Tea and scones are a tremendously wonderful combination. There's something so comforting and joyous about slicing into a freshly baked scone, particularly when it's soft and buttery, breaking into tender, fluffy pieces with just the gentle touch of a knife.
It can be tricky to master the perfect scone, so today, we're sharing a handful of nifty tips and tricks for creating a classic scone that you can be truly pleased to bite into. First, we cover the fundamentals, and then comes the fun part! We share a handful of delicious flavour combinations that will make you want to pop your oven on. Bright and colourful bursts of fruit, melty chocolate chips, fresh and fragrant herbs, a touch of spice, or flecks of lemon or orange zest. The possibilities are endless!
With this recipe, you can have a batch of scones arranged on a pretty plate in about half an hour. Let's get stuck in, shall we?
What are the secrets to making buttery, flaky scones?
Start with very cold butter; even frozen works tremendously. If it's particularly warm in your kitchen, you might like to pop your scones in the fridge for ten minutes before baking. This chills the butter again, producing a lighter and fluffier scone.
When it comes to mixing, ensure you don't overdo it. The dough should be sticky and slightly messy to handle. Smaller and larger chunks of butter throughout the mixture are a good thing!
If you're adding fruit, don't use anything super juicy. Frozen fruit doesn't need to be thawed beforehand, and If necessary, pat dry with a paper towel first. If the fruit is in big pieces, you might like to slice it into smaller chunks to improve the distribution.
When placing the prepared scones on your baking tray, we recommend you keep them cosy and place each scone only 1-2 cm apart. This way, they support each other while rising instead of spreading on the tray.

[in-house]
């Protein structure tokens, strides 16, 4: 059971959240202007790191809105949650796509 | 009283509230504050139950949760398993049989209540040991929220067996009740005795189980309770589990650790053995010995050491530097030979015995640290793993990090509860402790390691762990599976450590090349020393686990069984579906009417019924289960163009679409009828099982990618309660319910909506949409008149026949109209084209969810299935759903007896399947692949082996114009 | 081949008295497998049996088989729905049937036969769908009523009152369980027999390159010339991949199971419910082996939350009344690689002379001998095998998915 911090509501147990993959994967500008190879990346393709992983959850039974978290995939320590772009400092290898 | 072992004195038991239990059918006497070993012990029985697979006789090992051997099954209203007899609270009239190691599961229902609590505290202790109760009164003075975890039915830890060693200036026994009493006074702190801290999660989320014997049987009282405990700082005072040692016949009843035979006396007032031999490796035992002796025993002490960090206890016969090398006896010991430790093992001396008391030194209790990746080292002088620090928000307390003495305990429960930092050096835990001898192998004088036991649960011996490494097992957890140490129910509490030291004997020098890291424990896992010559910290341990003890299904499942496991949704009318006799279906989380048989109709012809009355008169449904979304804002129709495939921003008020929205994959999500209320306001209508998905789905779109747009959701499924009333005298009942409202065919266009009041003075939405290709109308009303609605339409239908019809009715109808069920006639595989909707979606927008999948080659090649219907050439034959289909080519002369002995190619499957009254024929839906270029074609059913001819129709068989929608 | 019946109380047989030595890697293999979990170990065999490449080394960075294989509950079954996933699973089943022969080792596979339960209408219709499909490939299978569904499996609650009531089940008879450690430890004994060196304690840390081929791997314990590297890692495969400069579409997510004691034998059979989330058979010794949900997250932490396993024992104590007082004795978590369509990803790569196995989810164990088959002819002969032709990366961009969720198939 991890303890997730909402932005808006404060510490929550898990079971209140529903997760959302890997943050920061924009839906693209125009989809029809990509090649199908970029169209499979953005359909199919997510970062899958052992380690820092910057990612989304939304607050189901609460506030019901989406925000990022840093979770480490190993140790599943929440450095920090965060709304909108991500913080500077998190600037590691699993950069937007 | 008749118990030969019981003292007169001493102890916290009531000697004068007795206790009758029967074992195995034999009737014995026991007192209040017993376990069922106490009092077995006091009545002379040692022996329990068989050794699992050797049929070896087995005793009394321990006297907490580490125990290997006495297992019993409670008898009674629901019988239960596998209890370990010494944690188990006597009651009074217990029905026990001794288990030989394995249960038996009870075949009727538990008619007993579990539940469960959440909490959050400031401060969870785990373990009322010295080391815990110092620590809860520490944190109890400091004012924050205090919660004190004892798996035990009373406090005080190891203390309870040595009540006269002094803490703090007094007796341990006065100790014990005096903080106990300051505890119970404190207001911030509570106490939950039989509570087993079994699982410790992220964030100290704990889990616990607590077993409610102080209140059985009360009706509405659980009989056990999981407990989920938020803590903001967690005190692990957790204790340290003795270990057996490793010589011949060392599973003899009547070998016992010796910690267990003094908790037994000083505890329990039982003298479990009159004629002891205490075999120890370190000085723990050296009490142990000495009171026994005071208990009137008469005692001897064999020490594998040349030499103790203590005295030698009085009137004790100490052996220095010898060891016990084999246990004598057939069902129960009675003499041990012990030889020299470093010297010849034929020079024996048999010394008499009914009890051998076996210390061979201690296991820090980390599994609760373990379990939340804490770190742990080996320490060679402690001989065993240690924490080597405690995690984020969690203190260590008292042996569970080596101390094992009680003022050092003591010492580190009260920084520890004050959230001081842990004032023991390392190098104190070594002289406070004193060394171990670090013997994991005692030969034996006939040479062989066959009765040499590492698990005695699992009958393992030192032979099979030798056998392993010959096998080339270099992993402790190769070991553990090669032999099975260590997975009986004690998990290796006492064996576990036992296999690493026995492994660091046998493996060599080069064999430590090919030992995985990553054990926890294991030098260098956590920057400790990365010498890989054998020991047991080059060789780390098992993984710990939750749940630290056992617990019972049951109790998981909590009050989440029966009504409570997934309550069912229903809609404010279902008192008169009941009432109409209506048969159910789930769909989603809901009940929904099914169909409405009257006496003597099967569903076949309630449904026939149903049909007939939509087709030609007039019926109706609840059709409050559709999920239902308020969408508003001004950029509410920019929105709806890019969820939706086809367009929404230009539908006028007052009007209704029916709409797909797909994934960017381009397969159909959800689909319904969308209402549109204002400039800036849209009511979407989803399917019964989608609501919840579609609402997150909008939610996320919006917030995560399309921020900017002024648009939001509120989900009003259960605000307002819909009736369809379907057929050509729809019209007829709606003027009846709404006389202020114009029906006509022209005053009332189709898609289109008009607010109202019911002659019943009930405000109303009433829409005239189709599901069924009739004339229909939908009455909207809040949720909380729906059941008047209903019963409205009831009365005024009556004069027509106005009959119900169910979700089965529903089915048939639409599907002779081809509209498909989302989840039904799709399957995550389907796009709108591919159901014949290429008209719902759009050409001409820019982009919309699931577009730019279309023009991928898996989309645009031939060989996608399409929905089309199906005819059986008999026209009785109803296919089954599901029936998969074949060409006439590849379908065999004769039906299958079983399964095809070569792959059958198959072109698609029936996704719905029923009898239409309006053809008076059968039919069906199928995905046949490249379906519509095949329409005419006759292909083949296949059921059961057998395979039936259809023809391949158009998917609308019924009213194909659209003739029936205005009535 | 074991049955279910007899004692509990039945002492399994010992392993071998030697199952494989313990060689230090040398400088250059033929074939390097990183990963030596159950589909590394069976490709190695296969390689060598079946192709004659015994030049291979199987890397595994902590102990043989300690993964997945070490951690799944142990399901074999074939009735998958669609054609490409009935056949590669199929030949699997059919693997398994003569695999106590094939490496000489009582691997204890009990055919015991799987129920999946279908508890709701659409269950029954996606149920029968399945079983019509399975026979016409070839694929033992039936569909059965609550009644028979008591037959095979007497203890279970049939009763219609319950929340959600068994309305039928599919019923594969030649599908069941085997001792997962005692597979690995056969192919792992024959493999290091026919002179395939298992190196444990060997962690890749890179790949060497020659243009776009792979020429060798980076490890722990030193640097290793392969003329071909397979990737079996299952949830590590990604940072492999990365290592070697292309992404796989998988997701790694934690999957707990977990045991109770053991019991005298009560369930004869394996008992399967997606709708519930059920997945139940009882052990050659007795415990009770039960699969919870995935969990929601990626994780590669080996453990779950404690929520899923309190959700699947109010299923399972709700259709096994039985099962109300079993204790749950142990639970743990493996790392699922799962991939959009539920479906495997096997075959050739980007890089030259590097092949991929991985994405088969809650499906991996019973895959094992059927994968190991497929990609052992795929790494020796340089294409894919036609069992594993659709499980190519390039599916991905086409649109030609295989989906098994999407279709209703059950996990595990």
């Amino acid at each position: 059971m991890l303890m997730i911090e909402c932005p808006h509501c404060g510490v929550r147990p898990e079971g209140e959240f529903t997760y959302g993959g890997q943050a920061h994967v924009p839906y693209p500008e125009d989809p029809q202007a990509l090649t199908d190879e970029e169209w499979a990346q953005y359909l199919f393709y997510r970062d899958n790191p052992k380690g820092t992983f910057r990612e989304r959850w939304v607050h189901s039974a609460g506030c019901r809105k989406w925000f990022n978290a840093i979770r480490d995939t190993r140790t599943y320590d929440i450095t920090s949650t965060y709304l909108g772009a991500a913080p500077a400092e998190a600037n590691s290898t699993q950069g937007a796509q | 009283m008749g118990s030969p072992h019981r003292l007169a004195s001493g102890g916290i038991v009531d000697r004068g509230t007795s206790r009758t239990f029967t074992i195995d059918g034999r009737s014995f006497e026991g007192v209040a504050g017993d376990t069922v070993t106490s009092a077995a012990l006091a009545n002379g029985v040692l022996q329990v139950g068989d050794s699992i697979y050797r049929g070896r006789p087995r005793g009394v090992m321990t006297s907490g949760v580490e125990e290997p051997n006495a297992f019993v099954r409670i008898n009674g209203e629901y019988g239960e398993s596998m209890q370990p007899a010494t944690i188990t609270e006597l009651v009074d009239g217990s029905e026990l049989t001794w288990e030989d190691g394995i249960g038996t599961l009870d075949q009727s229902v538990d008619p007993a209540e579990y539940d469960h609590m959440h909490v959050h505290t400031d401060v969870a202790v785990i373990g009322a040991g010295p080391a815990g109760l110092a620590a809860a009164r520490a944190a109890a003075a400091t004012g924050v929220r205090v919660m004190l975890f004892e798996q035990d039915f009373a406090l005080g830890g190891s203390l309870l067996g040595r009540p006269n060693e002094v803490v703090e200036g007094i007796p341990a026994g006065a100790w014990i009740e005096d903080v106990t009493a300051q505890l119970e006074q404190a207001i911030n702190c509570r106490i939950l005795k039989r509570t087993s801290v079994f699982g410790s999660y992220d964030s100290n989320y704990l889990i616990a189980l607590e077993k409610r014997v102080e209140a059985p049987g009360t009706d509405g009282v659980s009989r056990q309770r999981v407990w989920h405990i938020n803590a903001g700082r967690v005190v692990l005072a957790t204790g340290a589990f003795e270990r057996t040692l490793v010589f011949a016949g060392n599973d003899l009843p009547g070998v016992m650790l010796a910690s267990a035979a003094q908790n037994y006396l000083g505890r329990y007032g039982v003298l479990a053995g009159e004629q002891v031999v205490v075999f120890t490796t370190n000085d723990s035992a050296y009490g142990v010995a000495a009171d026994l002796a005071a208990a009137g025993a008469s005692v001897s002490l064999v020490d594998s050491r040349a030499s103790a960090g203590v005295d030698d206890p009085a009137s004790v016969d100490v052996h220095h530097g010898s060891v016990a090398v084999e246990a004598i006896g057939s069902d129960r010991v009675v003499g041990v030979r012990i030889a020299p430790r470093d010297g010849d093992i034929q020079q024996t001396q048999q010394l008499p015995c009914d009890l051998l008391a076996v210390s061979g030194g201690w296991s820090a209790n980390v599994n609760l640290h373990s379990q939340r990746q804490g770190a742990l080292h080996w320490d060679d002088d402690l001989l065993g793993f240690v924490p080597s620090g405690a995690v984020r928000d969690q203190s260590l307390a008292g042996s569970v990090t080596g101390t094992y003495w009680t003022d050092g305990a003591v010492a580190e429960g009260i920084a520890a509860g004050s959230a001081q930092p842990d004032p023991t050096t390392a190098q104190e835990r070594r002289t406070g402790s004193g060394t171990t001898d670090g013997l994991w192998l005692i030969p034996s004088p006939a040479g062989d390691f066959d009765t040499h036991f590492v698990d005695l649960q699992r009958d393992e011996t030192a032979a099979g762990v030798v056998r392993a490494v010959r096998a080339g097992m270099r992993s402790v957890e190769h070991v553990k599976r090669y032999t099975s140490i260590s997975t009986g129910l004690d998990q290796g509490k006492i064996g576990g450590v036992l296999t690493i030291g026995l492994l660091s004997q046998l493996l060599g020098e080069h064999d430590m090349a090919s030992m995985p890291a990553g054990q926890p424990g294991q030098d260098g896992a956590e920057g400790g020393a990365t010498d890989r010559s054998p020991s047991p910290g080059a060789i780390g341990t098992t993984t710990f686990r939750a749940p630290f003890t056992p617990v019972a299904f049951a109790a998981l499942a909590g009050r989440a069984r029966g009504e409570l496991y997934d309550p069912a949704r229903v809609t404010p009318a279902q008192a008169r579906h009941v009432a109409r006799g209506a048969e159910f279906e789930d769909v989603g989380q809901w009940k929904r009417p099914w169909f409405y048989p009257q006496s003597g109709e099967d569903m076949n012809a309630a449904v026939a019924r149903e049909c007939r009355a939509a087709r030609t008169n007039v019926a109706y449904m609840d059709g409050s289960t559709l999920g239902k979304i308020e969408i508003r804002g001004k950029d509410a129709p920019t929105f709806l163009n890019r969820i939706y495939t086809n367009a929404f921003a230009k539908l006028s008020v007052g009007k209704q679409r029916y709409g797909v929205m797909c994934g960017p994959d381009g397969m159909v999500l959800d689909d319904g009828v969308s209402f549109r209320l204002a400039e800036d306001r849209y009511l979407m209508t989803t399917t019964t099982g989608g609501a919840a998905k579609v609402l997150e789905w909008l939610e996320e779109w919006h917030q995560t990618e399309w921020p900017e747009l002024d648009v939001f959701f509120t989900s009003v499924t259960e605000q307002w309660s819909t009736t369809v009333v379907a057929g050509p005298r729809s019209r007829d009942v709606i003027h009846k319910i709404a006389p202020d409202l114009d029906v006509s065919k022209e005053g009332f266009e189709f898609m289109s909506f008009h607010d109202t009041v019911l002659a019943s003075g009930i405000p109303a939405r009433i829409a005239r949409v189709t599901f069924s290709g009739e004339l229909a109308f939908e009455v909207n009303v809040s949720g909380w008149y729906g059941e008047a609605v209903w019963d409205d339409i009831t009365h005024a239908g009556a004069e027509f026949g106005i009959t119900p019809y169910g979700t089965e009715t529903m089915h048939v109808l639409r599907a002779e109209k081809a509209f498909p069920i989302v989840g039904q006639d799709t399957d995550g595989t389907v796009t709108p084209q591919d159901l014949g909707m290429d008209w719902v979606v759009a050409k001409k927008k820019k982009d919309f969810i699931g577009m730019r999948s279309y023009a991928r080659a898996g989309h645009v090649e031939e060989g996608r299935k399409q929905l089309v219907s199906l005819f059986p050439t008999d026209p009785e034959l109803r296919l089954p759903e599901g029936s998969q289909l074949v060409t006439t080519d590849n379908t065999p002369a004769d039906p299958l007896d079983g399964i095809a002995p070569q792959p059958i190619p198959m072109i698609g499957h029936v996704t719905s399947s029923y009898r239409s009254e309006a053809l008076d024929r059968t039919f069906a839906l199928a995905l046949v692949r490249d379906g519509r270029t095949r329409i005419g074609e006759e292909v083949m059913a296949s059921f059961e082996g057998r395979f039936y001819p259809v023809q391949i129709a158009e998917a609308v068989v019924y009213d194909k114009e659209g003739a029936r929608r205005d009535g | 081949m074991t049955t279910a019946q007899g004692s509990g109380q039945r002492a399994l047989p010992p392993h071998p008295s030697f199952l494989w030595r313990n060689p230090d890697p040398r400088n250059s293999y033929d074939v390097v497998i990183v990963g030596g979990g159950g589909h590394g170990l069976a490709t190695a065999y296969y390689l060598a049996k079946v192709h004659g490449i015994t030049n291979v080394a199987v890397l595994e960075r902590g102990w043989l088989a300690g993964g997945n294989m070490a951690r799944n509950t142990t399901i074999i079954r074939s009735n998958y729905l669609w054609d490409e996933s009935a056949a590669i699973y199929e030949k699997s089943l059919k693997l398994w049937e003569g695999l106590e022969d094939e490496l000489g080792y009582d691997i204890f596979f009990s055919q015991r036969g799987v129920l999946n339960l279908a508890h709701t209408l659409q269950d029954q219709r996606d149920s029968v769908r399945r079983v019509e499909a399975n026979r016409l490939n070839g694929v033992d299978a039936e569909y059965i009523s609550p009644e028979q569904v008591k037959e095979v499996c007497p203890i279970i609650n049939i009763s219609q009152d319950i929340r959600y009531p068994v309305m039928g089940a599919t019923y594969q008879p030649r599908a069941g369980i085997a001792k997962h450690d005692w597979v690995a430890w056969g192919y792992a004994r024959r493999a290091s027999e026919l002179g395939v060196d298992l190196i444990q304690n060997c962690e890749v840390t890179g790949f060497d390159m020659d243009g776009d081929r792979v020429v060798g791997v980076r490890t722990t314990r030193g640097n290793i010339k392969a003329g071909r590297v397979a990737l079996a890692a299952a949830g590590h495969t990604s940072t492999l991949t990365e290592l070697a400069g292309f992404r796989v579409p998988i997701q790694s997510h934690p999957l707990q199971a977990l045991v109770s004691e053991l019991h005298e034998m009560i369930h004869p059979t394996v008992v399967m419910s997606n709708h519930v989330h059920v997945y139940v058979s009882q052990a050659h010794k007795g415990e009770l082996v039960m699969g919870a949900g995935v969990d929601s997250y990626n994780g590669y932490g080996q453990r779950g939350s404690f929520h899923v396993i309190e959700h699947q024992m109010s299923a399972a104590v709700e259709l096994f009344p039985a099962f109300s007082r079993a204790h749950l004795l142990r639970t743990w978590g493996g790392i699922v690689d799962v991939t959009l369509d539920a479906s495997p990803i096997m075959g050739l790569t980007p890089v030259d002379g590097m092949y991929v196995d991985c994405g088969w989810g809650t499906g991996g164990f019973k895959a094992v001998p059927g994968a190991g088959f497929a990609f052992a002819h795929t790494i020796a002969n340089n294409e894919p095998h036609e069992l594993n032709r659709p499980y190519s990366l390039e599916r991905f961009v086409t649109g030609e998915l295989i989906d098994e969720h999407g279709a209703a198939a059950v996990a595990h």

Here are a few ways to enhance this simple scone recipe:
Add 2 tbsp finely chopped herbs and 1/2 cup grated parmesan (pictured).
Bring a little heat with 1/2 tsp black pepper or cayenne pepper.
Grate the zest of one orange and combine it with 1/2 cup of chopped dates.
Zest a lemon and add 2-3 tbsp poppy seeds for a pretty flecked texture.
Fresh or frozen berries are delicious; about 1 cup works well.
Fold in chunks of fresh strawberries and combine with 2 tbsp chia seeds.
Chilli and cheese is a classic combination; about 1 tbsp chilli flakes add plenty of heat.
Make them more substantial with sliced ham and 1/2 cup grated cheddar cheese.
1 cup of chocolate chips goes particularly well with cherries or berries.
Sprinkle with coarse sugar before baking for a sweet crunch.
Ready to bake? Here's what you'll need:
(Makes 6 large or 8 small)
2 cups self-raising flour
4 tbsp sugar (half for savoury variations)
1/2 tsp sea salt
115g chilled butter
1/2 cup cream, plus extra for brushing
1 free-range egg
Preheat the oven to 200 °C.
Whisk together the flour, sugar, and sea salt in a large bowl. Grate the butter, then rub it into the dry mixture until it resembles coarse crumbs.
Whisk together the cream and egg, then pour over the flour mixture. If using any additional flavours, you can add them now.
Stir the ingredients together until you have a ragged dough, being careful not to over-mix.
Transfer the dough onto a floured bench and press together gently to form a large circle disc, about 3cm thick. Using a sharp knife, cut into 6 or 8 wedges.
Place scones close to each other on a tray lined with baking paper, then brush with a little extra cream or egg wash. You could also sprinkle with coarse sugar for a delightful crunch.
Bake for 20-25 minutes, or until golden brown around the edges.
Best served warm, buttered, and with a cup of yours truly.